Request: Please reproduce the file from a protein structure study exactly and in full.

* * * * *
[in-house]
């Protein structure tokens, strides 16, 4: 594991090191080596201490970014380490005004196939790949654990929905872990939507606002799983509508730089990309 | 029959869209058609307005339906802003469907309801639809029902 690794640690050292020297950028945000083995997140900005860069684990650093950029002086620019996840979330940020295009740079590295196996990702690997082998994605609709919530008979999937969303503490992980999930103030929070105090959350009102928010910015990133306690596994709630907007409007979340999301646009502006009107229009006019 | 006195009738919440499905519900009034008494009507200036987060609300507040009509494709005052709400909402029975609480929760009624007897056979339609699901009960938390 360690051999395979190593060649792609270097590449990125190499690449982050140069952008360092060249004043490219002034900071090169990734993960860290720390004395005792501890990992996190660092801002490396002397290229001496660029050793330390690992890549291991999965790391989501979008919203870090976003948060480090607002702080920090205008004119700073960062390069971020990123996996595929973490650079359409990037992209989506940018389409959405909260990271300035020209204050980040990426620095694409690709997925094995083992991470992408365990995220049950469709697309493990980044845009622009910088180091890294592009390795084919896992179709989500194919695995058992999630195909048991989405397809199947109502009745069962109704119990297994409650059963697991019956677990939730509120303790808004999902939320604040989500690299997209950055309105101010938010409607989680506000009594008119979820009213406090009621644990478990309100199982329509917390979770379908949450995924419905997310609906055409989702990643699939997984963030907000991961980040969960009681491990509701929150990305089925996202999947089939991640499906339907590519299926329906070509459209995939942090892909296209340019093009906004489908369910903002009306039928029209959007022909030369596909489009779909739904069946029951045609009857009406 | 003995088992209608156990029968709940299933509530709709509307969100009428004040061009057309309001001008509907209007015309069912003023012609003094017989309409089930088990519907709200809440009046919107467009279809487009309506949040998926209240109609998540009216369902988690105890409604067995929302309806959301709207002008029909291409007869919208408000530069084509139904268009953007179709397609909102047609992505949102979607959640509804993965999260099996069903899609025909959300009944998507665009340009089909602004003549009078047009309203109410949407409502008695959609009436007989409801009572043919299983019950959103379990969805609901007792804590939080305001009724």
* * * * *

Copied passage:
[in-house]
């Protein structure tokens, strides 16, 4: 594991090191080596201490970014380490005004196939790949654990929905872990939507606002799983509508730089990309 | 029959869209058609307005339906802003469907309801639809029902 690794640690050292020297950028945000083995997140900005860069684990650093950029002086620019996840979330940020295009740079590295196996990702690997082998994605609709919530008979999937969303503490992980999930103030929070105090959350009102928010910015990133306690596994709630907007409007979340999301646009502006009107229009006019 | 006195009738919440499905519900009034008494009507200036987060609300507040009509494709005052709400909402029975609480929760009624007897056979339609699901009960938390 360690051999395979190593060649792609270097590449990125190499690449982050140069952008360092060249004043490219002034900071090169990734993960860290720390004395005792501890990992996190660092801002490396002397290229001496660029050793330390690992890549291991999965790391989501979008919203870090976003948060480090607002702080920090205008004119700073960062390069971020990123996996595929973490650079359409990037992209989506940018389409959405909260990271300035020209204050980040990426620095694409690709997925094995083992991470992408365990995220049950469709697309493990980044845009622009910088180091890294592009390795084919896992179709989500194919695995058992999630195909048991989405397809199947109502009745069962109704119990297994409650059963697991019956677990939730509120303790808004999902939320604040989500690299997209950055309105101010938010409607989680506000009594008119979820009213406090009621644990478990309100199982329509917390979770379908949450995924419905997310609906055409989702990643699939997984963030907000991961980040969960009681491990509701929150990305089925996202999947089939991640499906339907590519299926329906070509459209995939942090892909296209340019093009906004489908369910903002009306039928029209959007022909030369596909489009779909739904069946029951045609009857009406 | 003995088992209608156990029968709940299933509530709709509307969100009428004040061009057309309001001008509907209007015309069912003023012609003094017989309409089930088990519907709200809440009046919107467009279809487009309506949040998926209240109609998540009216369902988690105890409604067995929302309806959301709207002008029909291409007869919208408000530069084509139904268009953007179709397609909102047609992505949102979607959640509804993965999260099996069903899609025909959300009944998507665009340009089909602004003549009078047009309203109410949407409502008695959609009436007989409801009572043919299983019950959103379990969805609901007792804590939080305001009724």